Editor's note: The following is a news release, slightly adapted, that was distributed to the national media.
PETERSBURG, Ky., June 12, 2014—The Creation Museum has earned the “StormReady Supporter” designation from NOAA’s National Weather Service for completing the severe weather preparedness program.
The museum’s safety team met a rigorous set of criteria covering warning communications and emergency planning to earn StormReady Supporter status, and is now better equipped to handle severe weather emergencies.
Today, at a ceremony at the Creation Museum, Kenneth J. Haydu, Meteorologist-in-Charge of the Wilmington, Ohio Weather Forecast Office, presented a StormReady certificate to Ken Ham, museum founder and president, with other officials participating.
“Northern Kentucky, where Creation Museum is located, experiences different types of hazardous weather, including tornadoes, severe thunderstorms, heavy rain, and winter storms”, Haydu said. “Declaring the museum as a StormReady Supporter assures that this critical information gets to the right people, and that these individuals know what steps to take to keep the employees and visitors of the Creation Museum safe.”
The United States experiences some of the most severe weather in the world, with more than 10,000 severe thunderstorms, 2,500 floods, and 1,000 tornadoes annually. The National Weather Service developed the StormReady program to help protect lives and property from severe weather.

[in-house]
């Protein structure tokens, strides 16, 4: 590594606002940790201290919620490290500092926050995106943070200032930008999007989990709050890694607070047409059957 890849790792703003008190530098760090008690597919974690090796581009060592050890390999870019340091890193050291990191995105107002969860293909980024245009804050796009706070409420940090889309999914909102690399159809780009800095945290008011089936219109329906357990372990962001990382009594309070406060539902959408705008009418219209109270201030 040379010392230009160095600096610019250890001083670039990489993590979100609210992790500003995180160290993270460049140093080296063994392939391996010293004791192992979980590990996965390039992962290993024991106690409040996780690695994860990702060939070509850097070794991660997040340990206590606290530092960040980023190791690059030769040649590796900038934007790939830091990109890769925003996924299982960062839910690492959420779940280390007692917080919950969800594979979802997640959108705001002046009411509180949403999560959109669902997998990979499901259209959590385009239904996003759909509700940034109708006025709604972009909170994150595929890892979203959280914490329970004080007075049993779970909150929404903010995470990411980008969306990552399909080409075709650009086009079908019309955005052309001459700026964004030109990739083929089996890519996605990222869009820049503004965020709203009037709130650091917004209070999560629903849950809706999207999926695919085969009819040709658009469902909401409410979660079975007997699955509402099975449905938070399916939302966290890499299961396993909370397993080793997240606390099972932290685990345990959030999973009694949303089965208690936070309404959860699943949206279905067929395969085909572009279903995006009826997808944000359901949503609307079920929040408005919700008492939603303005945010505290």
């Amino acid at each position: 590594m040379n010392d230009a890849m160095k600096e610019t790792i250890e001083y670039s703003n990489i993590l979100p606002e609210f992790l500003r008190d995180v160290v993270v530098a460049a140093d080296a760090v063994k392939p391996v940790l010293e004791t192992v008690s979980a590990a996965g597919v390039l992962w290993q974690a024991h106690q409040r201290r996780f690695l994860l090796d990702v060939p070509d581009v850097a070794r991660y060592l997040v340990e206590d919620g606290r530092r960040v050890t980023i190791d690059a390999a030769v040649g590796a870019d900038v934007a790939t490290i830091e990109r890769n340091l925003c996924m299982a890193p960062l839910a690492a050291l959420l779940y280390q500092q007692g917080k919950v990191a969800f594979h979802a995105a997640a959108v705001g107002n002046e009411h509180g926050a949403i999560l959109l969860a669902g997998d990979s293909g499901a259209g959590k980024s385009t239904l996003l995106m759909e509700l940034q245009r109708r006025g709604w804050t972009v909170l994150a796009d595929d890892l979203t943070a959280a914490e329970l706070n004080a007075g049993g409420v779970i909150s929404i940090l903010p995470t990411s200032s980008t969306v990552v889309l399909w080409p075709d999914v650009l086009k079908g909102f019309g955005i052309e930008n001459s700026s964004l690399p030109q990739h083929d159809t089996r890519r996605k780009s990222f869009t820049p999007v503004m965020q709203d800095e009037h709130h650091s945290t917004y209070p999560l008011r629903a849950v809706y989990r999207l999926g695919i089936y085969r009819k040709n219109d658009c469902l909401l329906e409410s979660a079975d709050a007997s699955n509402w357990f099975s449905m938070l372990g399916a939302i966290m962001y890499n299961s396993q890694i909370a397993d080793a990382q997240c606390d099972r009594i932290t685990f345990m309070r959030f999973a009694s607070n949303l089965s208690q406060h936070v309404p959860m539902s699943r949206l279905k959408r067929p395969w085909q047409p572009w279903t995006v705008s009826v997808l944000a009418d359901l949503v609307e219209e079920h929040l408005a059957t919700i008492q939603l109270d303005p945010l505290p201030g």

“From the very beginning, a hallmark of the Creation Museum has been to offer superior hospitality to our visitors in a safe and wholesome environment,” declared Ham. “As we receive this wonderful designation, it shows the community that we have an ongoing commitment to the safety of our museum guests and employees, including in hazardous weather.”
To earn StormReady Supporter designation, an entity must:
NOAA’s National Weather Service is the primary source of weather data, forecasts, and warnings for the United States and its territories. NOAA’s National Weather Service operates the most advanced weather and flood warning and forecast system in the world, helping to protect lives and property and enhance the national economy. NOAA stands for the National Oceanic and Atmospheric Administration.
Throughout Kentucky, there are 70 StormReady places; the museum, however, is one of the few non-governmental or school entities in the state with the designation. Nationwide, a combined 371 venues, businesses, and universities have earned the StormReady designation. See http://www.stormready.noaa.gov.